I was browsing the facebook world the other day and happened to come across this post.
I immediately reached out to Sara. I shared my story about Two Little Feet. I knew I wanted to get her story out!
I asked Sara to send me “Her Mission!”
Here’s a little mini bio on Sara!
I grew up back East, in New England, and had never heard of wildland fire until some NOLS student who picked me up hitchhiking in NV told me about it. Incidentally, I thought it sounded terrible. In 1998, I joined a volunteer dept in rural VT, and in 2000 joined a brush disposal crew and Type 2 handcrew on the Manchester Ranger District in Manchester, VT. I got my first taste of western wildfire, and was instantly addicted.
In 2002, I was hired by the Midewin Hotshots for their first full operational season; that winter I applied for several hotshot crews, but was accepted by the Wenatchee Valley Rappellers for my rookie season in 2003. After three seasons as an aerially-delivered firefighter, I returned to hotshotting as a senior firefighter with the Rogue River Hotshots in 2006, then transferred to the Baker River Hotshots in 2007. I accepted a squad boss position there in 2008.
In 2012, after over a decade in Region 6, I detailed as the Assistant Superintendent for the Craig Hotshots in NW Colorado. I accepted the position proper at the end of the 2012 season, and worked for the BLM until I returned to the Forest Service in October 2014, when I accepted my current position as the Assistant Superintendent for the Bitterroot Hotshots based in Darby, MT. I continue to learn and grow, and have found more joy in my career than ever as I help to mentor the new generation coming in today’s fire service.
I currently own a home in tiny Winthrop, WA, on the eastern side of the North Cascades. In my “off” time, I catch up on quality time with my patient boyfriend, patrol the Nordic ski trails and explore my local hills by snowshoeing, snowbiking, ski touring, and of course running. I read constantly, bake a lot of yummy stuff, and rediscover my crockpot…I also keep busy by finally visiting friends and family, blowing glass, trying to learn Russian…and ceaselessly annoying my two tiger-striped cats.
I asked for the best way to donate for her.
I do have a FB page at https://www.facebook.com/give5at2/ of course people can go there to donate. If they go to the Foundation page at wfffoundation.org, they can donate there at any time, and tag it with “Give $5 At 2”. The easiest way, I think, is the text link; they just text SKNAPP to 71777. It will text them a mobile cause link to finish their donation. That will be tagged as coming to my campaign.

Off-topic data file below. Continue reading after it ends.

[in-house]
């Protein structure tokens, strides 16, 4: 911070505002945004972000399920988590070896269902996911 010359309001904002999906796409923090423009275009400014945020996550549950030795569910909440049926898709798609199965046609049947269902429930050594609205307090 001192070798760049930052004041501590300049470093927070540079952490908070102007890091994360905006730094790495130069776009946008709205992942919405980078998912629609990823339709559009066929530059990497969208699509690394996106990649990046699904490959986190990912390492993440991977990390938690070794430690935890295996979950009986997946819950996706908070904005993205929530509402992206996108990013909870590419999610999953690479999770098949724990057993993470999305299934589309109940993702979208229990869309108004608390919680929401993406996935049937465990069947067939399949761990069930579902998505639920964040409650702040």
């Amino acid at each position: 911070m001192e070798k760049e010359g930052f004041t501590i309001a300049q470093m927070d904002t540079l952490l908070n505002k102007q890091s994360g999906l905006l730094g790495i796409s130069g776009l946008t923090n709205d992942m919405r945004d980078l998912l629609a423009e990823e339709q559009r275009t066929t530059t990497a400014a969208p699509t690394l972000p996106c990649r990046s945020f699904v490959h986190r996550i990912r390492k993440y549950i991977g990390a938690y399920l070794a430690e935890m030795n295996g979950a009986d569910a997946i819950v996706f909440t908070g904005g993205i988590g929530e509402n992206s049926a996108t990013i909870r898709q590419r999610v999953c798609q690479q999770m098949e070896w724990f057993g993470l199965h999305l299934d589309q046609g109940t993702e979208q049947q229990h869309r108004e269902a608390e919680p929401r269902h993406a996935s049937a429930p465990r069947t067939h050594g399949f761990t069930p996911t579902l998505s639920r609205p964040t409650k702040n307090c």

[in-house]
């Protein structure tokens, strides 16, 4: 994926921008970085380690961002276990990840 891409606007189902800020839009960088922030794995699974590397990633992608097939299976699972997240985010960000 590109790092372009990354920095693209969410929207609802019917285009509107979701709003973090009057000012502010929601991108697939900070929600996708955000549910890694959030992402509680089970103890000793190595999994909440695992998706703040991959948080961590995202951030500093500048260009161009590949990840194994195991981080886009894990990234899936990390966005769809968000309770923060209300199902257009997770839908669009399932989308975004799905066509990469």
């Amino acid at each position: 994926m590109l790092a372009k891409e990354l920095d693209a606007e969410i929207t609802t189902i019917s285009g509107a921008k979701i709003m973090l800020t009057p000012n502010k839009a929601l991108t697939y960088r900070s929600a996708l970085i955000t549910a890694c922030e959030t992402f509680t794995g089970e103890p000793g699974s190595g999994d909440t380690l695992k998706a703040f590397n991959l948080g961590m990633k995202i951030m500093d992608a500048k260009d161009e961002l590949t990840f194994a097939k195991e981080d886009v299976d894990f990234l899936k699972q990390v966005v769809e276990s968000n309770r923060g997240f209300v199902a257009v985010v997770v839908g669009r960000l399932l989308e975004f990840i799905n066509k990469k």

I wanted to know her “why?” besides the obvious of being in wildfire herself.
As far as the why, I think that’s a little more complicated. I was never a “runner” in school; really, wasn’t even that athletic as a kid. In 1997, I through-hiked the Appalachian Trail from GA to ME, and when I got back I discovered suddenly that I could run, and it didn’t hurt. I also discovered that it was almost a sort of meditation, a way to be alone with whatever issues I happened to be wrestling with. As an added bonus, it was portable: it was something I could do anywhere with just a pair of sneakers. This fit right in with my itinerant lifestyle.
In the last 20 years since I made that accidental discovery, I have worn out dozens of pairs of shoes and run thousands of miles, through city blocks and over rutted dirt roads, along winding trails and in deserts and forests and on three different continents. It has become the great equalizer in all phases of my life, and at different points along the way has served as escape, release, conditioning, catharsis…and just plain brute punishment. I have run to remember, and I have run to forget. I have run through joy, excitement, fear, anger and bitterness…sometimes all in the same day.
In the fall of 2015 after the fire season wound down, I needed a new challenge. As I trotted through the foothills of the Bitterroots, I realized that for all the miles I had put in, I had never done a race (maybe a 5k, once, ages ago…). I was staring down the barrel of my 40th birthday in the coming February, so I decided I wanted to run 40 miles for my 40th.
After a lot of research, I couldn’t find a race to fit the distance, so I settled on the Antelope Canyon 55k, which comes out to about 34 miles. I spent all of that winter training and figuring out fueling, aid stations, logistics, etc, and in late February, completed the race on a beautiful Arizona day.
I was hooked.
This year, I have set myself to a new task: the Zion 100k, sponsored and run by the Grand Circle Trail Series. You can find their race website here http://www.grandcircletrails.com/. They do an excellent job of managing beautiful, zero-waste events in gorgeous places.
This race is twice the distance, and has more elevation gain and loss than Antelope Canyon. I am excited and nervous, and perhaps in part to channel some of that excess energy, I decided to turn it to fundraising for the Foundation, a cause that is near to my heart.
I have spent nearly two decades in the fire service working for the federal government, and over the course of my career I have witnessed the incredible work that the Foundation performs on an (unfortunately) regular basis. (Unfortunately only because when their services are needed, it usually means someone I know has been injured or killed.) I have seen families genuinely cared for in the midst of their greatest tragedies; the awesome folks at the Foundation step up and do whatever is needed.
So, Two Little Feet nation can we help a gal out?! Go now! Share now! Donate NOW! I can’t wait to see Sara soar on the trails. You better believe I’ll be at the finish line waiting to meet her…the race is down by Zion!
Thanks for all the continued support for me and Sara!